In the September edition of BevNet Magazine, our President, Blake Mitchell was quoted on the topic of high pressure processed (HPP) cold pressed juices.  The article highlights the evolution of label and package design in this particular beverage sphere, and the direction this movement could go as it gains momentum. Check out the article below:

Hey, is it just us or are all these cold-pressed juice brands starting to look the same?


Look, we get it, these guys are spending a lot of their money on produce, and custom mold bottles don’t come cheap. Thanks to the cold pasteurization technology known as high pressure processing (HPP) – which has extended these juices’ shelf life to up to 45 days – the cold-pressed category has left the juice bar. So much so that in August, The Coca-Cola Company made a $90 million investment in San Diego-based Suja Juice.


This probably goes without saying, but a brick and mortar juice brand and a Coke-backed one operate under entirely different sets of rules. So as the business of HPP juice continues to expand into more conventional retailers, the importance of packaging choices has increase, with brands competing for consumer eyeballs alongside one another in the cold case.


Because of the intense pressure in the processing machines, the HPP process does have some restrictions, most prominently no glass. But the homogenous look that’s been seen across the segment might have more to do with the startup nature of these brands and they’ve elected to allocate their resources outside of expensive custom mold bottles, rather than any significant technical structural limitations, experts say.


“A bottle’s shape actually isn’t really relevant for HPP to do what it’s supposed to do,” says Joyce Longfield, an independent consultant who works with HPP machinery manufacturer Hiperbaric. “If the bottles provide some headspace, the plastic has 15 percent compressibility and they fit into the carrier, those are the properties that are really relevant to the packaging.”


So what about the label designs for these beverages, with their transparent bottles and white font lettering? The template for package design in the HPP juice segment came from Blueprint Juice, whose clinical, entirely ingredient-focused approach captured the cleanse crowd aesthetic. Upon Suja’s inception in 2012, Jeremy Dahl and Becky Nelson of San Diego design firm Bex Brands took an alternative approach, shifting away from Blueprint’s exercise in minimalism to a busier, friendlier bottle aimed at inviting more mainstream consumers into the fold. But at their core, both Blueprint and Suja let their juice do the talking, having their design work play second fiddle to the beauty of the premium product behind them. That aesthetic is what’s driven the look of the bulk of the brands that have emerged since.


“You don’t want over package this kind of product,” says Paula Grant, founder and CEO of Flood Creative, a boutique design firm and that is what is really supposed to look spectacular.”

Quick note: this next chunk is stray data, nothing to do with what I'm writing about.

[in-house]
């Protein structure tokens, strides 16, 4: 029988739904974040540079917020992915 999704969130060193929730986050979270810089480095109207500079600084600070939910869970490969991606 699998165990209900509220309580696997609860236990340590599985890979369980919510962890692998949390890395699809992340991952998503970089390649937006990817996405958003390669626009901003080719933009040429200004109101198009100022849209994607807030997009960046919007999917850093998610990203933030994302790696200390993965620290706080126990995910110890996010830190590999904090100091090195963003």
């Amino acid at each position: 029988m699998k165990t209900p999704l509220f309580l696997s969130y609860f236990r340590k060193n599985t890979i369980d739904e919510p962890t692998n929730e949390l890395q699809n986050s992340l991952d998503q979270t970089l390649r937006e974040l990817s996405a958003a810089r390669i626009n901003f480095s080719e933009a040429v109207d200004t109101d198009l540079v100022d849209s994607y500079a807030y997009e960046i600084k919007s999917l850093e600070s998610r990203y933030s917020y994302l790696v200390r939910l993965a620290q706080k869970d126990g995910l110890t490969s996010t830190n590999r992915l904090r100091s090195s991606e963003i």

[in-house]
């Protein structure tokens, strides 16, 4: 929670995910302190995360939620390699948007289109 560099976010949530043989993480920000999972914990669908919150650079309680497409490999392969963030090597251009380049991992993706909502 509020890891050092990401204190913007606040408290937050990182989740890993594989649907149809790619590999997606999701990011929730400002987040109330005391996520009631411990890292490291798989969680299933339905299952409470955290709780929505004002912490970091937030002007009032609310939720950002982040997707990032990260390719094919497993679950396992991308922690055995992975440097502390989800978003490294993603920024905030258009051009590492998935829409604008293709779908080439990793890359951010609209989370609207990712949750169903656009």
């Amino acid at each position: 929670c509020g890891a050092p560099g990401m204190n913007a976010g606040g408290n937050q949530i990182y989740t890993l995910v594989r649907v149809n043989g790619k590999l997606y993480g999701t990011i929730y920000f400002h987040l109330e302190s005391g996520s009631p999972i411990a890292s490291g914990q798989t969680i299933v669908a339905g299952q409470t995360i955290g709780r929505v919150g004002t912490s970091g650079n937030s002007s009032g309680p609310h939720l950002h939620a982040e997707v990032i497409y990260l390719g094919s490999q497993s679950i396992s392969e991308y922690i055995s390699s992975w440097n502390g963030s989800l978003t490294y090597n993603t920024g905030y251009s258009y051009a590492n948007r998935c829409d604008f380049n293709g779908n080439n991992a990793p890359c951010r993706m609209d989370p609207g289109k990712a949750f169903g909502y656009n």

Still, there’s room to color outside the blueprint, pun intended. Last year Grand featured colorful fruits and vegetables on a jet black label in a packaging revamp for 02 Living, a health and wellness brand out of Cross River. The Fuze co-founder’s work with o2 living would go on to win her firm an American Graphic Design award earlier this year.


Fellow Big Apple designer Jody Levy also made some bold packaging choices with introducing her cold-pressed juice brand WTRMLNWTR in 2013. Concealing the contents of the bottle behind a nearly full shrink sleeve, the design emphasized the product’s humble beginnings as a watermelon more so than the finished product, and the label’s back panel promotes the juice’s functional benefits in a playful, more personal approach. When functional benefits in a playful, more personal approach. When WTRMLNWTR launched a lemon-infused line expansion a year later, its bright yellow lemon rind label moved even further away from the category’s less-is-more status quo.


“We have a brand promise of quality and that’s never compromised,” Levy says. “But really that’s the baseline. In order for brands to succeed, in every industry, there’s a need to be that personal connection with the consumer.”


So as the category continues to grow, what might the future of high-pressure-processed beverages look like? What will a Coke acquisition of Suja entail? Blake Mitchell of Boulder-based firm Interact on Shelf is of the belief that there’s opportunity in the category for a brand to plant its flag in the segment with a logo akin to the Nike Swoosh or McDonald’s arches.


“The most iconic beverage brands – Coca-Cola, Pepsi, Monster, Gatorade – their brand identity is the highlight of their package,” says Mitchell. “With these HPP drinks, there’s room for someone to come into this space and visually disrupt it with a big brand mark and letting that do the heavy lifting. At the end of the day consumers recognize before they read. You can always choose whether you want to read something but you can’t choose whether you recognize it.”


Until then, though, it might be the bottle that’s more recognizable than the brand.